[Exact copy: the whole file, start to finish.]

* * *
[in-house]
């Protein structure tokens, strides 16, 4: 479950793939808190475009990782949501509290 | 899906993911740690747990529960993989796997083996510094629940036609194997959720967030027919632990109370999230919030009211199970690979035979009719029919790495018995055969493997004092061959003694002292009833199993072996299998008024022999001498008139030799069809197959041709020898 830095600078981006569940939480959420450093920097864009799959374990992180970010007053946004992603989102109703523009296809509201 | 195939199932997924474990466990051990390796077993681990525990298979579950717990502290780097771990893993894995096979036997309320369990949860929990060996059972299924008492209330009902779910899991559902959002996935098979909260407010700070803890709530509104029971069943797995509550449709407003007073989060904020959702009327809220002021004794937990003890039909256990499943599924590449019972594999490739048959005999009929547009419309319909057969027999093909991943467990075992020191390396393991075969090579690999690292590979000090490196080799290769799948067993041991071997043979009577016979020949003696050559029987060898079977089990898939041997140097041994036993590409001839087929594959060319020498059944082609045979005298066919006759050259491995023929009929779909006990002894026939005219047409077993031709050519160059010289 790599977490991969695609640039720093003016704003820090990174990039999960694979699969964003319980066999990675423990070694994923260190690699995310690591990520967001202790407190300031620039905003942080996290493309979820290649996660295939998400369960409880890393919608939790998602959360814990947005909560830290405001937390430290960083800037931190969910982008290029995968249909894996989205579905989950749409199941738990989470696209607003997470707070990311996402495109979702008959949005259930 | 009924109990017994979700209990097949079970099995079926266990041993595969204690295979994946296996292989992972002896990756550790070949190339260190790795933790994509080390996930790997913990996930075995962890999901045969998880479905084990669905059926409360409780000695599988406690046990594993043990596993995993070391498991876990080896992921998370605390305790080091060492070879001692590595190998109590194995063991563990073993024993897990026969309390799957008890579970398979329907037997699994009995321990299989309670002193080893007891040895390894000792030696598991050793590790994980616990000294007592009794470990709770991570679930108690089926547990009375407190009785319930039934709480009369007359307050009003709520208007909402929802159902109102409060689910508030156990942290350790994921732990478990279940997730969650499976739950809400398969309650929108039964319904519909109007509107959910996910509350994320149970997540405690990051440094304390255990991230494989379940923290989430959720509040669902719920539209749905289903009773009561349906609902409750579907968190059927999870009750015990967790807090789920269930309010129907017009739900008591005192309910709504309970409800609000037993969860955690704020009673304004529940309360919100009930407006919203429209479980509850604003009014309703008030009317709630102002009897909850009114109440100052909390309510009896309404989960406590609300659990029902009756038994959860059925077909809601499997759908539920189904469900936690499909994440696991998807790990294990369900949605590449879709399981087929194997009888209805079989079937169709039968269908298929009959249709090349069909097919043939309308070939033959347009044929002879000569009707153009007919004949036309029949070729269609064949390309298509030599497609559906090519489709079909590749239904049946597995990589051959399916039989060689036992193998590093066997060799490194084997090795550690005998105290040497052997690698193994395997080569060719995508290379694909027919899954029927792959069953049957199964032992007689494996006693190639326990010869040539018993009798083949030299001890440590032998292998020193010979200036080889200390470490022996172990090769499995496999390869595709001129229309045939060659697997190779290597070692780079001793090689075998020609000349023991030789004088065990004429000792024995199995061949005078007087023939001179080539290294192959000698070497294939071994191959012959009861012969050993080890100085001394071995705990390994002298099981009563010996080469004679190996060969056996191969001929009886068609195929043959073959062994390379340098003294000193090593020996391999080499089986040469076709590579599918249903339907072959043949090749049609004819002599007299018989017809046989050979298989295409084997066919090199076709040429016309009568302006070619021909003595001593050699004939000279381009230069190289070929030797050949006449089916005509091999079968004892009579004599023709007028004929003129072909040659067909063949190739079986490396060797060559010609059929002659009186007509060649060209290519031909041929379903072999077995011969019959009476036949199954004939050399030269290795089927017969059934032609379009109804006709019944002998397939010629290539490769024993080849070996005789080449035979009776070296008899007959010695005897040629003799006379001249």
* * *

[in-house]
């Protein structure tokens, strides 16, 4: 479950793939808190475009990782949501509290 | 899906993911740690747990529960993989796997083996510094629940036609194997959720967030027919632990109370999230919030009211199970690979035979009719029919790495018995055969493997004092061959003694002292009833199993072996299998008024022999001498008139030799069809197959041709020898 830095600078981006569940939480959420450093920097864009799959374990992180970010007053946004992603989102109703523009296809509201 | 195939199932997924474990466990051990390796077993681990525990298979579950717990502290780097771990893993894995096979036997309320369990949860929990060996059972299924008492209330009902779910899991559902959002996935098979909260407010700070803890709530509104029971069943797995509550449709407003007073989060904020959702009327809220002021004794937990003890039909256990499943599924590449019972594999490739048959005999009929547009419309319909057969027999093909991943467990075992020191390396393991075969090579690999690292590979000090490196080799290769799948067993041991071997043979009577016979020949003696050559029987060898079977089990898939041997140097041994036993590409001839087929594959060319020498059944082609045979005298066919006759050259491995023929009929779909006990002894026939005219047409077993031709050519160059010289 790599977490991969695609640039720093003016704003820090990174990039999960694979699969964003319980066999990675423990070694994923260190690699995310690591990520967001202790407190300031620039905003942080996290493309979820290649996660295939998400369960409880890393919608939790998602959360814990947005909560830290405001937390430290960083800037931190969910982008290029995968249909894996989205579905989950749409199941738990989470696209607003997470707070990311996402495109979702008959949005259930 | 009924109990017994979700209990097949079970099995079926266990041993595969204690295979994946296996292989992972002896990756550790070949190339260190790795933790994509080390996930790997913990996930075995962890999901045969998880479905084990669905059926409360409780000695599988406690046990594993043990596993995993070391498991876990080896992921998370605390305790080091060492070879001692590595190998109590194995063991563990073993024993897990026969309390799957008890579970398979329907037997699994009995321990299989309670002193080893007891040895390894000792030696598991050793590790994980616990000294007592009794470990709770991570679930108690089926547990009375407190009785319930039934709480009369007359307050009003709520208007909402929802159902109102409060689910508030156990942290350790994921732990478990279940997730969650499976739950809400398969309650929108039964319904519909109007509107959910996910509350994320149970997540405690990051440094304390255990991230494989379940923290989430959720509040669902719920539209749905289903009773009561349906609902409750579907968190059927999870009750015990967790807090789920269930309010129907017009739900008591005192309910709504309970409800609000037993969860955690704020009673304004529940309360919100009930407006919203429209479980509850604003009014309703008030009317709630102002009897909850009114109440100052909390309510009896309404989960406590609300659990029902009756038994959860059925077909809601499997759908539920189904469900936690499909994440696991998807790990294990369900949605590449879709399981087929194997009888209805079989079937169709039968269908298929009959249709090349069909097919043939309308070939033959347009044929002879000569009707153009007919004949036309029949070729269609064949390309298509030599497609559906090519489709079909590749239904049946597995990589051959399916039989060689036992193998590093066997060799490194084997090795550690005998105290040497052997690698193994395997080569060719995508290379694909027919899954029927792959069953049957199964032992007689494996006693190639326990010869040539018993009798083949030299001890440590032998292998020193010979200036080889200390470490022996172990090769499995496999390869595709001129229309045939060659697997190779290597070692780079001793090689075998020609000349023991030789004088065990004429000792024995199995061949005078007087023939001179080539290294192959000698070497294939071994191959012959009861012969050993080890100085001394071995705990390994002298099981009563010996080469004679190996060969056996191969001929009886068609195929043959073959062994390379340098003294000193090593020996391999080499089986040469076709590579599918249903339907072959043949090749049609004819002599007299018989017809046989050979298989295409084997066919090199076709040429016309009568302006070619021909003595001593050699004939000279381009230069190289070929030797050949006449089916005509091999079968004892009579004599023709007028004929003129072909040659067909063949190739079986490396060797060559010609059929002659009186007509060649060209290519031909041929379903072999077995011969019959009476036949199954004939050399030269290795089927017969059934032609379009109804006709019944002998397939010629290539490769024993080849070996005789080449035979009776070296008899007959010695005897040629003799006379001249």